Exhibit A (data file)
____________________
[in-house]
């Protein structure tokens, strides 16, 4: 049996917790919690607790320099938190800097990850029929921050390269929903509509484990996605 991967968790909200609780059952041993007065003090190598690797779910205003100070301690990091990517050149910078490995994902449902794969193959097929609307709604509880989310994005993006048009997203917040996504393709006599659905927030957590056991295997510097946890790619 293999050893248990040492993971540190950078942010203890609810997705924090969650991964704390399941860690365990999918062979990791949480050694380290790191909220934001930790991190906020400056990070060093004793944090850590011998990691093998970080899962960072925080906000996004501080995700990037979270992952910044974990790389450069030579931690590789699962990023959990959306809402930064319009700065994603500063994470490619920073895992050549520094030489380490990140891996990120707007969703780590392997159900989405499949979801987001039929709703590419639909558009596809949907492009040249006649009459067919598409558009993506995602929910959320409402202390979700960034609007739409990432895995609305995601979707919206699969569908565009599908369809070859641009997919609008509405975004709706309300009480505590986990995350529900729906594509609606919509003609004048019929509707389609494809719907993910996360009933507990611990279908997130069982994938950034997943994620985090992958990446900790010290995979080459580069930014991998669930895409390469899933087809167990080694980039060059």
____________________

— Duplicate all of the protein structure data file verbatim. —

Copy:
[in-house]
């Protein structure tokens, strides 16, 4: 049996917790919690607790320099938190800097990850029929921050390269929903509509484990996605 991967968790909200609780059952041993007065003090190598690797779910205003100070301690990091990517050149910078490995994902449902794969193959097929609307709604509880989310994005993006048009997203917040996504393709006599659905927030957590056991295997510097946890790619 293999050893248990040492993971540190950078942010203890609810997705924090969650991964704390399941860690365990999918062979990791949480050694380290790191909220934001930790991190906020400056990070060093004793944090850590011998990691093998970080899962960072925080906000996004501080995700990037979270992952910044974990790389450069030579931690590789699962990023959990959306809402930064319009700065994603500063994470490619920073895992050549520094030489380490990140891996990120707007969703780590392997159900989405499949979801987001039929709703590419639909558009596809949907492009040249006649009459067919598409558009993506995602929910959320409402202390979700960034609007739409990432895995609305995601979707919206699969569908565009599908369809070859641009997919609008509405975004709706309300009480505590986990995350529900729906594509609606919509003609004048019929509707389609494809719907993910996360009933507990611990279908997130069982994938950034997943994620985090992958990446900790010290995979080459580069930014991998669930895409390469899933087809167990080694980039060059």